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Restrictions lifted on Hong Kong’s largest security trial

Restrictions lifted on Hong Kong’s largest security trial

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HONG KONG: Reporting restrictions blanketing Hong Kong’s largest national security prosecution were lifted on Thursday following an earlier a High Court ruling, shedding new light on pre-trial hearings that have dragged on for more than a year, reports AFP.

Beijing imposed a sweeping security law on Hong Kong after 2019’s huge and sometimes violent pro-democracy protests.

It criminalised most dissent and transformed the once-outspoken city into something more closely resembling the authoritarian mainland.

The largest joint prosecution is of 47 leading democracy activists, most of whom have been held behind bars for more than a year as prosecution and defence lawyers prepare for an eventual trial in what is new legal territory.

They are charged with conspiracy to commit subversion, for organising an unofficial primary election.

Repeated requests by the defendants to lift reporting restrictions covering those hearings were denied by trial judge Peter Law.

But earlier this month a more senior judge declared such requests must be granted, and on Thursday Law agreed to lift the restrictions.

During many of the pre-trial proceedings, which can now be reported for the first time, defendants have described feeling pressured by prosecutors to plead to what they believe are vague charges.

Defence lawyers have also argued that prosecutors have not properly detailed what the conspiracy is that their clients are alleged to have taken part in.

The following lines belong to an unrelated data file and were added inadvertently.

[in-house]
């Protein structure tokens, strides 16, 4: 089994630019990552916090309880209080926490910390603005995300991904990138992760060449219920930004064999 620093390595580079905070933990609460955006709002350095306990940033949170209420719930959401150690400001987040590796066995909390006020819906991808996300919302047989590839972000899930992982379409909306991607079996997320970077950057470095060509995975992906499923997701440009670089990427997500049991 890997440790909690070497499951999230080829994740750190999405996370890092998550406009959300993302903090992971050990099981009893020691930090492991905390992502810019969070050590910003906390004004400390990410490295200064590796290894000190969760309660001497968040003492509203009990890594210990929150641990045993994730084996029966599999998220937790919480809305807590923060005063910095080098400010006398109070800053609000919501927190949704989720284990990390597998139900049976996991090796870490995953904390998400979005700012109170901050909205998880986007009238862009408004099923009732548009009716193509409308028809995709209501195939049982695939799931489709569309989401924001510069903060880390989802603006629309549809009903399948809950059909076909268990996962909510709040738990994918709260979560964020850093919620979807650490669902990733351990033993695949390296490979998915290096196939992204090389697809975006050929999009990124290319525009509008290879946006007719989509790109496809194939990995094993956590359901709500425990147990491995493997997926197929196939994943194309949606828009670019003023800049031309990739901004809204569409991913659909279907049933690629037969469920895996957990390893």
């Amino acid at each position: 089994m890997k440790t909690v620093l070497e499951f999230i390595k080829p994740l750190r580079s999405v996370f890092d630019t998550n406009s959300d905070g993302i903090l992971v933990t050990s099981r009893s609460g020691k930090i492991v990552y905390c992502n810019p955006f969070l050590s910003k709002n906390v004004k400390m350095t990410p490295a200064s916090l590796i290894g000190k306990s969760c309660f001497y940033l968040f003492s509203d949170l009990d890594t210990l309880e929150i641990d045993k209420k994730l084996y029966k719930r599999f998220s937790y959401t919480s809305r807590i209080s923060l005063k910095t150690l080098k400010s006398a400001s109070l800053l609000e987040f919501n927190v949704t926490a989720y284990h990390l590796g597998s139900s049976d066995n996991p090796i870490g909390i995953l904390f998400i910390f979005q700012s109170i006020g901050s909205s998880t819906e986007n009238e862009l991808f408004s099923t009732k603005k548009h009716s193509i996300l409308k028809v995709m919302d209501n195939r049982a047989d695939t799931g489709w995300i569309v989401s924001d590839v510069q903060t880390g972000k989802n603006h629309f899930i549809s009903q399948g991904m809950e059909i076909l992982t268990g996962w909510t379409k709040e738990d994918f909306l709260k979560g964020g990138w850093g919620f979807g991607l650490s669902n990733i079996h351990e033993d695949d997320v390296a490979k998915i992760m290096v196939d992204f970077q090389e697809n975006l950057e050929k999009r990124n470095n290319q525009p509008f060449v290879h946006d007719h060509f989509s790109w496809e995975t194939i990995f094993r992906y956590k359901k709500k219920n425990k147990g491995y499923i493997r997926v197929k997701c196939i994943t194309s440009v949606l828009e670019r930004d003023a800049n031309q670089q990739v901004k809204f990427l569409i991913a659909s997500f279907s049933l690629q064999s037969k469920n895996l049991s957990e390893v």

The prosecution has been allowed to dance around and change and add (to the charges), veteran barrister Gladys Li argued at one of the hearings.

We will not be held at gunpoint to offer a plea.

The prosecution has denied being vague on the charges.

The 47 defendants are some of Hong Kong’s best-known dissidents, ranging from moderate reformists and former lawmakers to more radical China critics.

Some, such as Joshua Wong and Benny Tai, are already serving sentences for protest-related convictions.

As the case has wound its way through the courts, most have opted to plead guilty — a step that usually gets them a reduced sentence.

So far just 18 defendants have opted for a full trial.

It is still not clear when the trial will begin, and those in the dock face up to life in jail.

On Tuesday, AFP reported that Hong Kong’s justice minister had ordered a no-jury trial for the 47.

Instead it will be adjudicated by three hand-picked national security judges.

After the hearing ended on Thursday, one of the defendants Owen Chow shouted from the dock Non-jury trial is injustice.

China says the security law has reimposed stability after 2019’s protests.

Critics say it has eviscerated Hong Kong’s freedoms and brought Chinese mainland-style laws into a business hub renowned for its common law legal system.